How can cloud hosting affect banking?

Accenture, the IT consultancy reported this year that “cloud computing will increasingly provide banks with new lower cost operating models thanks to virtualisation, greater automation, and the ability to push more activities offshore.”

What does this mean?

In years to come, we should start seeing banks handing a lot of their online infrastructure over to managed hosting companies.

The multiple benefits of managed hosting have already started becoming apparent and many banks are taking strategic measures to incorporate more and more cloud software into their already existing legacy systems. They have started moving non-critical business components over the cloud, such as HR and procurement.

This is reducing internal IT complexity as well as costs.

Still some way to go

Many countries are wary of cloud hosting and question its security. As such, there are still many regulations as to the storage of critical data, in particular the manipulation of confidential information across international borders.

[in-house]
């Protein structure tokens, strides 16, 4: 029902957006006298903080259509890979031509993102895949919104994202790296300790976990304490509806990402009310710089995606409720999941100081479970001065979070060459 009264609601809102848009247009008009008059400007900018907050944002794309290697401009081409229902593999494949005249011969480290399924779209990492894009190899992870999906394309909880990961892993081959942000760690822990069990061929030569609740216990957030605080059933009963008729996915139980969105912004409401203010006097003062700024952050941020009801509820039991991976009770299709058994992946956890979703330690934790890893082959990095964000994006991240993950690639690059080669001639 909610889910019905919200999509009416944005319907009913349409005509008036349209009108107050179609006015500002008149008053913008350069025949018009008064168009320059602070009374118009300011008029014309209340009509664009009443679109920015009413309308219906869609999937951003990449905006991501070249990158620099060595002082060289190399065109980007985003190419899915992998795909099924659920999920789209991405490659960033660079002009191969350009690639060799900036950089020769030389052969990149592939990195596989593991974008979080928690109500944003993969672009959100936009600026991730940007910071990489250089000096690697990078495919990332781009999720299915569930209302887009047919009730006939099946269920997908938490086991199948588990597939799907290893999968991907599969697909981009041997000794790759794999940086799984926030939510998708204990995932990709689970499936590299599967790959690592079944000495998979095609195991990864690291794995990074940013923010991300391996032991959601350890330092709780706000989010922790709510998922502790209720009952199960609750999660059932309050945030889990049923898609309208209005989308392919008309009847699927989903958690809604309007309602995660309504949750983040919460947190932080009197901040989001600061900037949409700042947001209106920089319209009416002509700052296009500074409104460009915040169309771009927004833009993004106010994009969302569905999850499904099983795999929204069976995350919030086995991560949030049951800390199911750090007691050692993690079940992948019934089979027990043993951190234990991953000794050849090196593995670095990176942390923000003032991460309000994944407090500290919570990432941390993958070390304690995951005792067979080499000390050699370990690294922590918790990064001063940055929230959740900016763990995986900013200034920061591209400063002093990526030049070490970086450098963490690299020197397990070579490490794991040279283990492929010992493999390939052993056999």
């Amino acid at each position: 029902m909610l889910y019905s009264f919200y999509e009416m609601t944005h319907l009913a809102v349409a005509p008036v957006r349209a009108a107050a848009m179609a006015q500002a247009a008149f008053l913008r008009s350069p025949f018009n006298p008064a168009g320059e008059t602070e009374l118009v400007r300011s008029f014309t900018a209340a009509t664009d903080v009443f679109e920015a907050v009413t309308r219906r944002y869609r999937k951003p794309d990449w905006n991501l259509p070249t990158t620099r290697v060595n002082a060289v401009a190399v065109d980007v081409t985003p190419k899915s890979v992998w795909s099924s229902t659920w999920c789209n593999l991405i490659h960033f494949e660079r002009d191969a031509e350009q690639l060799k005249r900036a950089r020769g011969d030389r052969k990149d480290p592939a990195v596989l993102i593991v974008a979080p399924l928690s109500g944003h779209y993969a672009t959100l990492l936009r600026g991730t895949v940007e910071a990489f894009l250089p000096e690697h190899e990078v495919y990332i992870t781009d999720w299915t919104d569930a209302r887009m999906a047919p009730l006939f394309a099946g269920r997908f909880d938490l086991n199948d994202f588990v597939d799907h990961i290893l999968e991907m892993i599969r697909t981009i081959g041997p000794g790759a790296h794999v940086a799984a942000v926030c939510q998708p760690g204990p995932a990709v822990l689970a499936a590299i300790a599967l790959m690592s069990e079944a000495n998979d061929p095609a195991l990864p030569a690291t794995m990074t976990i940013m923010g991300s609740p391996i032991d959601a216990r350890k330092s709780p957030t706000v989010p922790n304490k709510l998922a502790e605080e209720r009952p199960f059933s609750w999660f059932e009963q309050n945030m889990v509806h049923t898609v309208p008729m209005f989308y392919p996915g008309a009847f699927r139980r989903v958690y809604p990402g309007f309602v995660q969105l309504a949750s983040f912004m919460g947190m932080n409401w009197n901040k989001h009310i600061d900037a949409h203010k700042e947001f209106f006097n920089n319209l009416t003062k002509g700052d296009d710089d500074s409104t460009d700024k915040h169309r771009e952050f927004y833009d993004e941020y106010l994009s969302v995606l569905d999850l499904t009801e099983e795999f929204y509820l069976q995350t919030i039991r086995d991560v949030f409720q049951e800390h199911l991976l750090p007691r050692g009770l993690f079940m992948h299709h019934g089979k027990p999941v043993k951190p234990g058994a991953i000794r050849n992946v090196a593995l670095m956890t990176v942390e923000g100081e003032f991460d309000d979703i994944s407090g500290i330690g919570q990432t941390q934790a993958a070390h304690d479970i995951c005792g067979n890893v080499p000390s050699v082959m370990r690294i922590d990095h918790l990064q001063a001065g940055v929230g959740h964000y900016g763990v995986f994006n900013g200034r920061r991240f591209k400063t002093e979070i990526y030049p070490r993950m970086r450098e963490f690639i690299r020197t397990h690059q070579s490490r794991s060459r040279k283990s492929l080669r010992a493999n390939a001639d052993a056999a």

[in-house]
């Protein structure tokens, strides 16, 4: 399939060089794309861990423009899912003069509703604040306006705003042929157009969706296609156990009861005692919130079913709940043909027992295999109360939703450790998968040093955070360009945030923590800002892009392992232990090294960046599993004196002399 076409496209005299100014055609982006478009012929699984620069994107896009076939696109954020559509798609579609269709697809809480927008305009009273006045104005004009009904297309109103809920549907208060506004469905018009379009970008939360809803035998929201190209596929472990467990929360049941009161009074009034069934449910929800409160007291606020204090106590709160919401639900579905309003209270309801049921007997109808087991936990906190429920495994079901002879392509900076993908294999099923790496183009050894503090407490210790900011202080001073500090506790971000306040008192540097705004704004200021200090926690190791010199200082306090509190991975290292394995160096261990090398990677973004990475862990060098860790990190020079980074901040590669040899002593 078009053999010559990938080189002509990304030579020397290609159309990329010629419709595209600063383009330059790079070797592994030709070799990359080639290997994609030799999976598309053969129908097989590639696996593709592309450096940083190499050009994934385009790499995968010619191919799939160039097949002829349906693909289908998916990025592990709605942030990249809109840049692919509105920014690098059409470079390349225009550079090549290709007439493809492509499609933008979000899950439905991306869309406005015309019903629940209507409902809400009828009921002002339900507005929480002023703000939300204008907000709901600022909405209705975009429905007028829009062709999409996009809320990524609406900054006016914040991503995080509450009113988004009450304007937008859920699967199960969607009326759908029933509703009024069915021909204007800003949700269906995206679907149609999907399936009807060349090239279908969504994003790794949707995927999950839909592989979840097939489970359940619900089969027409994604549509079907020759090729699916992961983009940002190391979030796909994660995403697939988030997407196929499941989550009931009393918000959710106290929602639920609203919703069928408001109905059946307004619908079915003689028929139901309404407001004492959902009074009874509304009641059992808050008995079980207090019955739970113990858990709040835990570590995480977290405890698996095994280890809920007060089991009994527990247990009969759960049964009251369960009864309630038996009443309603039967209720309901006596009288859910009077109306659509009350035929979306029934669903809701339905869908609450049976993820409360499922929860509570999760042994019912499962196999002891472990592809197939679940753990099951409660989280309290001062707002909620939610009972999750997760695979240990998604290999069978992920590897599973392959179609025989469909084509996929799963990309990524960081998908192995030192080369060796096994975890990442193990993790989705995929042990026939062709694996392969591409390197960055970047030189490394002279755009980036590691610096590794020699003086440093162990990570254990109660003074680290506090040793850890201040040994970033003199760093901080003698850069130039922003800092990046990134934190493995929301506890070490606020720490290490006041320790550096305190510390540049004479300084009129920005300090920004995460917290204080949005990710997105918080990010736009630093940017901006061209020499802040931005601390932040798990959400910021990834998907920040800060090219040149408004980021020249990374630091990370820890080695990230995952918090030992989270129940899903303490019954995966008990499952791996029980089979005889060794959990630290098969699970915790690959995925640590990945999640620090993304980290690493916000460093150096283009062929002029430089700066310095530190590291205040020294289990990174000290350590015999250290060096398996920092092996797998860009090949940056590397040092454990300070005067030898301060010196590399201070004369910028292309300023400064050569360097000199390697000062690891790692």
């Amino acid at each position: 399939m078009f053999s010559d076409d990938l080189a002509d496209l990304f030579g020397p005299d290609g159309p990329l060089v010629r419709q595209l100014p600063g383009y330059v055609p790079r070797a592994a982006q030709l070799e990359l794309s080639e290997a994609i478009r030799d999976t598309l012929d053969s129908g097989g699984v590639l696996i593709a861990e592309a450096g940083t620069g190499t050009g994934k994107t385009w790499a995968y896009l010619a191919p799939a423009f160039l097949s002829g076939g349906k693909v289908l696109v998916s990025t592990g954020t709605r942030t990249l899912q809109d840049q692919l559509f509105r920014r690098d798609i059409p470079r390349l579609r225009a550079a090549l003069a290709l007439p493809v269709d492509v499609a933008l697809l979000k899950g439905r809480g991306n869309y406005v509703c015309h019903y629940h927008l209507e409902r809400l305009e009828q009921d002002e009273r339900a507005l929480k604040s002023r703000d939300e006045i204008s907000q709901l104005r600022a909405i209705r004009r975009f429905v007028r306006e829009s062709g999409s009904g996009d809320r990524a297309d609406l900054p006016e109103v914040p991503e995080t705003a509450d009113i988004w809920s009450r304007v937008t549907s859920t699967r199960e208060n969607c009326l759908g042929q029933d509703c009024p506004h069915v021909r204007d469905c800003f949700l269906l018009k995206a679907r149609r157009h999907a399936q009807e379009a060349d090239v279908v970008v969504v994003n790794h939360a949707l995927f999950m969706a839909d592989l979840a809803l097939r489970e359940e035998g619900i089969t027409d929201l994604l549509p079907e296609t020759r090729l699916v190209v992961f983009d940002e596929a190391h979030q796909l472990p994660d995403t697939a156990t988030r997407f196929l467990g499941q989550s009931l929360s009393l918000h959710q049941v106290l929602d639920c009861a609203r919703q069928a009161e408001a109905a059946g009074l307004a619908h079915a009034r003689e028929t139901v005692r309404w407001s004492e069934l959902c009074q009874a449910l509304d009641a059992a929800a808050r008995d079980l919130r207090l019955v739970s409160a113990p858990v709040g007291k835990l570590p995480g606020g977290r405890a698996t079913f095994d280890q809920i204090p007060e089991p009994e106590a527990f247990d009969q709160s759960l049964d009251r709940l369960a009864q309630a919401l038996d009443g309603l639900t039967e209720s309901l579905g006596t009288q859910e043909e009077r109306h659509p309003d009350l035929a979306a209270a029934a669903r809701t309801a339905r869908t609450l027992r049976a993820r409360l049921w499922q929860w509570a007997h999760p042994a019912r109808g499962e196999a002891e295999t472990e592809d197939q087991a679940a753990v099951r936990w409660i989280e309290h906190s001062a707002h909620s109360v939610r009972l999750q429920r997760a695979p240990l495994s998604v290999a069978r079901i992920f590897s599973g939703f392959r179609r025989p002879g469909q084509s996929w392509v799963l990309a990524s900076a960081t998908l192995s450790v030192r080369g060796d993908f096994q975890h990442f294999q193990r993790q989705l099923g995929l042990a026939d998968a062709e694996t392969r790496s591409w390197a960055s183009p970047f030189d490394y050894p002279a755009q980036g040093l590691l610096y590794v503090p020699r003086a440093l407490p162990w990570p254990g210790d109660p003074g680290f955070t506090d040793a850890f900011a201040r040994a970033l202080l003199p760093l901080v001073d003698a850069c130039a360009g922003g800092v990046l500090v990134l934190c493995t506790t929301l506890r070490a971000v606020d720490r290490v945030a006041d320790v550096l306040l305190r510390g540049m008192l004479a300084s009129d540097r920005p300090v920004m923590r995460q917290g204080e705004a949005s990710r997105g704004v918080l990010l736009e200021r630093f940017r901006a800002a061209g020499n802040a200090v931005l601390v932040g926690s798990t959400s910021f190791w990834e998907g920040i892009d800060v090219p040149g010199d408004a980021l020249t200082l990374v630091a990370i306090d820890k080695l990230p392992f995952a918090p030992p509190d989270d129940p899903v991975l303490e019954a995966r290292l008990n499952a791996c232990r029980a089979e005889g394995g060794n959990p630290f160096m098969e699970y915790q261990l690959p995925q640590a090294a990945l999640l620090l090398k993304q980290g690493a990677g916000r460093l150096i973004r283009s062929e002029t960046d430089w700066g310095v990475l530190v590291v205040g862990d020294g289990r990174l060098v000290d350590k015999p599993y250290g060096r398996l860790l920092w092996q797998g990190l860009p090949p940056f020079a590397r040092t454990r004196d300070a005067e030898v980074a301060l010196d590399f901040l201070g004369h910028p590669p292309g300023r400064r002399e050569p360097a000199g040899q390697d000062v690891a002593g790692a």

There has therefore been some considerable degree of caution who are also aware of the potential for devastating breaches of privacy, security or even brief downtimes in things such as ATMs and anti-fraud and credit card systems. Banks have preferred to keep their data all under one roof.

Many banks also still think of the servers and server information in a geographical sense and it is possibly difficult for many older board members to come to terms with the ubiquitous nature of cloud servers.

The whole concept is still being evaluated and there needs to be a comprehensive education of internal IT departments.

The pioneers

Some banks have adopted cloud based systems but using many cloud solution companies rather than just one. Wells Fargo uses cloud technology to help the company fulfil its three year integration project after having acquired Wachovia.

This system is not a public cloud but purely internal. Wells Fargo is still not ready to commit totally to a cloud system model.

They started by converting their server to a virtual format allowing multiple ‘virtual servers’ on one hardware set thus improving efficiency. Wells Fargo saved approximately $1 billion through this virtualisation process.

It seems that cloud systems, especially the more secure private cloud systems are increasingly becoming the nature of business IT infrastructure, proving to be cost-saving as well as well as more efficient.

We are likely to see many more 'hybrid-cloud' strategies and complex IT solutions developing.

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